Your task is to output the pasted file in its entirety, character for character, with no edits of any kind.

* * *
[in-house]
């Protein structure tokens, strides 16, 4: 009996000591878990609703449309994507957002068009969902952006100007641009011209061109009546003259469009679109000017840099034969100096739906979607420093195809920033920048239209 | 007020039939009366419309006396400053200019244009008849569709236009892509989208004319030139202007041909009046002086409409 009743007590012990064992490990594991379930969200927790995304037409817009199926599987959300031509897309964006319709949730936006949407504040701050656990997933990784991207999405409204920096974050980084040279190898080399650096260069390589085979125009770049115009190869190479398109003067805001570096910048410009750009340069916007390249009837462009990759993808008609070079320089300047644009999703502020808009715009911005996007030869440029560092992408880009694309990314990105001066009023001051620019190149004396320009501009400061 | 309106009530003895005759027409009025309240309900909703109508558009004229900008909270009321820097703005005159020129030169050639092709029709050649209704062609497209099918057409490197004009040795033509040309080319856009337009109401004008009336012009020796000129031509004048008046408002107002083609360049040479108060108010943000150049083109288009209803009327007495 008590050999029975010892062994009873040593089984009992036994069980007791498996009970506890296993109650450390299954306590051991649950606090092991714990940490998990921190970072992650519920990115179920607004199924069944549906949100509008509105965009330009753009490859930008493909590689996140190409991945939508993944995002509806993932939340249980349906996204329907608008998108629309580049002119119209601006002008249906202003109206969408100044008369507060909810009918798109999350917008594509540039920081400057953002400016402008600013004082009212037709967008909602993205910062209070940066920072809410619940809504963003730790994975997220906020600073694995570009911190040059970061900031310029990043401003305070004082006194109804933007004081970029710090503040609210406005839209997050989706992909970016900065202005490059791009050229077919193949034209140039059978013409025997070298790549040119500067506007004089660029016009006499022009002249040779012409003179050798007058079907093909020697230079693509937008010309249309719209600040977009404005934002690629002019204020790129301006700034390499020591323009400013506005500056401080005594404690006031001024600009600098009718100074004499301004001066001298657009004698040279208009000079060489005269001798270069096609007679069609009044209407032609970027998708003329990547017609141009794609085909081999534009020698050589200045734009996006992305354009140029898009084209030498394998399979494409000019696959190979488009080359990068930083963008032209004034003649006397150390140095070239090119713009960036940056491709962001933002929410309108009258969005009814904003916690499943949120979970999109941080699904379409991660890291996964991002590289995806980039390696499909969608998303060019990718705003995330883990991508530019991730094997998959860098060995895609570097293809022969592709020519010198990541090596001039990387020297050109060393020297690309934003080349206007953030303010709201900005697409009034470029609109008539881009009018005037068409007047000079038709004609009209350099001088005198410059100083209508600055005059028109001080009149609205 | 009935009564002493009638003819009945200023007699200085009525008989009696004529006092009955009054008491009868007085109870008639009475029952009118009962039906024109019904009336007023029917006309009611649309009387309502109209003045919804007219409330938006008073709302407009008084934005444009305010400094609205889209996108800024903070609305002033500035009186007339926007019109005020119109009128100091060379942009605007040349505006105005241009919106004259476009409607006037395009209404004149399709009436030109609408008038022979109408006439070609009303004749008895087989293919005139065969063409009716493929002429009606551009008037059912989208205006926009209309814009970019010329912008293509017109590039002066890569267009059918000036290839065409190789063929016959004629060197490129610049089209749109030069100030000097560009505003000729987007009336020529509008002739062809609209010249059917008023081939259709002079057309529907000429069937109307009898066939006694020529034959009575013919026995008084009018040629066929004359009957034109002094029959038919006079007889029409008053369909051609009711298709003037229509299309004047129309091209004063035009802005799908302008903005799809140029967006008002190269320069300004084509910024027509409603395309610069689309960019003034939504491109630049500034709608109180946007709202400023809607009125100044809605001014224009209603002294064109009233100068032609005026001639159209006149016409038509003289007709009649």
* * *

[in-house]
């Protein structure tokens, strides 16, 4: 009996000591878990609703449309994507957002068009969902952006100007641009011209061109009546003259469009679109000017840099034969100096739906979607420093195809920033920048239209 | 007020039939009366419309006396400053200019244009008849569709236009892509989208004319030139202007041909009046002086409409 009743007590012990064992490990594991379930969200927790995304037409817009199926599987959300031509897309964006319709949730936006949407504040701050656990997933990784991207999405409204920096974050980084040279190898080399650096260069390589085979125009770049115009190869190479398109003067805001570096910048410009750009340069916007390249009837462009990759993808008609070079320089300047644009999703502020808009715009911005996007030869440029560092992408880009694309990314990105001066009023001051620019190149004396320009501009400061 | 309106009530003895005759027409009025309240309900909703109508558009004229900008909270009321820097703005005159020129030169050639092709029709050649209704062609497209099918057409490197004009040795033509040309080319856009337009109401004008009336012009020796000129031509004048008046408002107002083609360049040479108060108010943000150049083109288009209803009327007495 008590050999029975010892062994009873040593089984009992036994069980007791498996009970506890296993109650450390299954306590051991649950606090092991714990940490998990921190970072992650519920990115179920607004199924069944549906949100509008509105965009330009753009490859930008493909590689996140190409991945939508993944995002509806993932939340249980349906996204329907608008998108629309580049002119119209601006002008249906202003109206969408100044008369507060909810009918798109999350917008594509540039920081400057953002400016402008600013004082009212037709967008909602993205910062209070940066920072809410619940809504963003730790994975997220906020600073694995570009911190040059970061900031310029990043401003305070004082006194109804933007004081970029710090503040609210406005839209997050989706992909970016900065202005490059791009050229077919193949034209140039059978013409025997070298790549040119500067506007004089660029016009006499022009002249040779012409003179050798007058079907093909020697230079693509937008010309249309719209600040977009404005934002690629002019204020790129301006700034390499020591323009400013506005500056401080005594404690006031001024600009600098009718100074004499301004001066001298657009004698040279208009000079060489005269001798270069096609007679069609009044209407032609970027998708003329990547017609141009794609085909081999534009020698050589200045734009996006992305354009140029898009084209030498394998399979494409000019696959190979488009080359990068930083963008032209004034003649006397150390140095070239090119713009960036940056491709962001933002929410309108009258969005009814904003916690499943949120979970999109941080699904379409991660890291996964991002590289995806980039390696499909969608998303060019990718705003995330883990991508530019991730094997998959860098060995895609570097293809022969592709020519010198990541090596001039990387020297050109060393020297690309934003080349206007953030303010709201900005697409009034470029609109008539881009009018005037068409007047000079038709004609009209350099001088005198410059100083209508600055005059028109001080009149609205 | 009935009564002493009638003819009945200023007699200085009525008989009696004529006092009955009054008491009868007085109870008639009475029952009118009962039906024109019904009336007023029917006309009611649309009387309502109209003045919804007219409330938006008073709302407009008084934005444009305010400094609205889209996108800024903070609305002033500035009186007339926007019109005020119109009128100091060379942009605007040349505006105005241009919106004259476009409607006037395009209404004149399709009436030109609408008038022979109408006439070609009303004749008895087989293919005139065969063409009716493929002429009606551009008037059912989208205006926009209309814009970019010329912008293509017109590039002066890569267009059918000036290839065409190789063929016959004629060197490129610049089209749109030069100030000097560009505003000729987007009336020529509008002739062809609209010249059917008023081939259709002079057309529907000429069937109307009898066939006694020529034959009575013919026995008084009018040629066929004359009957034109002094029959038919006079007889029409008053369909051609009711298709003037229509299309004047129309091209004063035009802005799908302008903005799809140029967006008002190269320069300004084509910024027509409603395309610069689309960019003034939504491109630049500034709608109180946007709202400023809607009125100044809605001014224009209603002294064109009233100068032609005026001639159209006149016409038509003289007709009649």